More than 80 people gathered on Friday 18 November at the Royal Academy of Medicine of Catalonia (Barcelona) for the first Mental Health Community Assembly of the CoActuamos para la Salud Mental project, in which the results of a collaborative process developed over the last three years were presented.
Thanks to this process, it has been possible to better understand how social support networks work in mental health and to propose actions to promote and strengthen them, as well as to validate a final document of policy recommendations.
Among the attendants at the event, moderated by Itziar González, head of the cooperation processes of the project, were Josep Perelló, professor at the Faculty of Physics, member of the UB Institute of Complex Systems (UBICS) and principal investigator of the project; Marta Poll, director of Mental Health Catalonia; Gemma Tarafa, councillor for Health, Ageing and Care of the Barcelona City Council, and Magda Casamitjana, director of the National Mental Health Pact of the Catalan Government.
With the results of the research in hand, 14 policy recommendations have been collectively established, discussed and validated at the Mental Health Community Assembly.
These recommendations focus on the close environment, the professional and institutional environment and the social environment, and they put several relevant issues at the centre: first-person training; the role of families and the close environment; the promotion of support for carers; the community approach; the promotion of social support networks and their accessibility; the training of professionals; the prevention of emotional distress; individual and collective empowerment; the fight against stigma; the training of society as a whole; the promotion of advance decision-making plans; and the creation of a mental health data observatory, among others.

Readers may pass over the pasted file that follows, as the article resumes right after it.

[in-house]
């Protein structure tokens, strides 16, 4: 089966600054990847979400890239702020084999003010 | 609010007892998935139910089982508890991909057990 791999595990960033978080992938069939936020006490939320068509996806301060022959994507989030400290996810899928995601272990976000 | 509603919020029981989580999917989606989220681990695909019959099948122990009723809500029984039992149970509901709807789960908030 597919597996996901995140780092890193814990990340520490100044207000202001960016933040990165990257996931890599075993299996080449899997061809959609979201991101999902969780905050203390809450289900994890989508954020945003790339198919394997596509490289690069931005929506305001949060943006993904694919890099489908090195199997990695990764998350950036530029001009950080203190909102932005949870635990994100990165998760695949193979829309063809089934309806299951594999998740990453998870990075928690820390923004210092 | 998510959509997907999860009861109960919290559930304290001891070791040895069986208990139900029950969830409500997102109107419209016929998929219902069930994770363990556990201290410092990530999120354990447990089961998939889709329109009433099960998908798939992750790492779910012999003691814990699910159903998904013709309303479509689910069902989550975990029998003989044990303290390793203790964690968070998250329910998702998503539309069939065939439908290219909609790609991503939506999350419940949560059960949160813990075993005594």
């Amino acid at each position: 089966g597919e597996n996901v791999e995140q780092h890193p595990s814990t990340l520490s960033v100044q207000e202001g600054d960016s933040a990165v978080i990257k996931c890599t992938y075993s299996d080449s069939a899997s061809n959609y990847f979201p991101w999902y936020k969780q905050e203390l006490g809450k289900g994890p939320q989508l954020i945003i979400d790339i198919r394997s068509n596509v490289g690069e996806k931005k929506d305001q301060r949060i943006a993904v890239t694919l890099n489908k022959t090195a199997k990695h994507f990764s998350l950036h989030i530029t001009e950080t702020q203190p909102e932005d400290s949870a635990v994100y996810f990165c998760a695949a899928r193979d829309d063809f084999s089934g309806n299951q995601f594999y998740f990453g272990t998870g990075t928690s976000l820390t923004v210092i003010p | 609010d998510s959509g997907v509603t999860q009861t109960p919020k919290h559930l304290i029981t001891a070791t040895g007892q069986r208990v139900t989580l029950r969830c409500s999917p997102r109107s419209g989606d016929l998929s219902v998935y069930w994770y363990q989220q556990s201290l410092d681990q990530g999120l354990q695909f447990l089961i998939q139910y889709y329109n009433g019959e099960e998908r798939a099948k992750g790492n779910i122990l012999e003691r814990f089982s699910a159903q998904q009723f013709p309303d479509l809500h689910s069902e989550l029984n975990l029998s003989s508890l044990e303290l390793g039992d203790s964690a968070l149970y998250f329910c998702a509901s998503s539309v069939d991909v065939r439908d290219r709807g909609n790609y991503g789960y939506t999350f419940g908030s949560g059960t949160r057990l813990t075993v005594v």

The recommendations can also be used to promote transferable actions at local, national, European and international levels.
Participatory science at the service of community mental health
For UB Professor Josep Perelló, this initiative highlights the value of a more participatory and participative way of doing science. “In this journey that we are making together in the framework of citizen science, we wanted to transform our scientific knowledge, that is, to do science that can be transformed into initiatives to improve the welfare of society.”
Marta Poll, director of Salut Mental Catalunya (Mental Health Catalonia), stressed that “if we put the focus of interest where it is a priority, we will be able to generate changes in people with lived experiences of mental health. There is a growing awareness of the importance of participatory processes, and this project demonstrates this”. She also highlighted the value of providing a scientific basis for social support strategies in the field of community mental health.
The two institutional representatives who attended the event responded, in a contextualised way, where they would place the actions proposed in each of the recommendations in their policies, committing themselves to be accountable in this space.